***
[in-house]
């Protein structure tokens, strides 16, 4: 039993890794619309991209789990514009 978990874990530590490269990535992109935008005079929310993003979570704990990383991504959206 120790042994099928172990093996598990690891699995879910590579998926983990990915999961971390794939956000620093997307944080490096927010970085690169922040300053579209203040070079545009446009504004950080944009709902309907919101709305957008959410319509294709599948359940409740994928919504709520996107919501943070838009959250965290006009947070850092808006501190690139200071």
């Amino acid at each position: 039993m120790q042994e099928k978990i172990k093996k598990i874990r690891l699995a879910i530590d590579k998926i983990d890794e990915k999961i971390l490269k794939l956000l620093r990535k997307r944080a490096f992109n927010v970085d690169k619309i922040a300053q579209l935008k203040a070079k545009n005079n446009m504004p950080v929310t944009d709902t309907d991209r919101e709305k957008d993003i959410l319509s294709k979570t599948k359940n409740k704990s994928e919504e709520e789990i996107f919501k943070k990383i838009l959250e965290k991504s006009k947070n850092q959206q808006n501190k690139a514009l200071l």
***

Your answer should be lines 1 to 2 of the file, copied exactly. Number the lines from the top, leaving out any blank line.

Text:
[in-house]
């Protein structure tokens, strides 16, 4: 039993890794619309991209789990514009 978990874990530590490269990535992109935008005079929310993003979570704990990383991504959206 120790042994099928172990093996598990690891699995879910590579998926983990990915999961971390794939956000620093997307944080490096927010970085690169922040300053579209203040070079545009446009504004950080944009709902309907919101709305957008959410319509294709599948359940409740994928919504709520996107919501943070838009959250965290006009947070850092808006501190690139200071």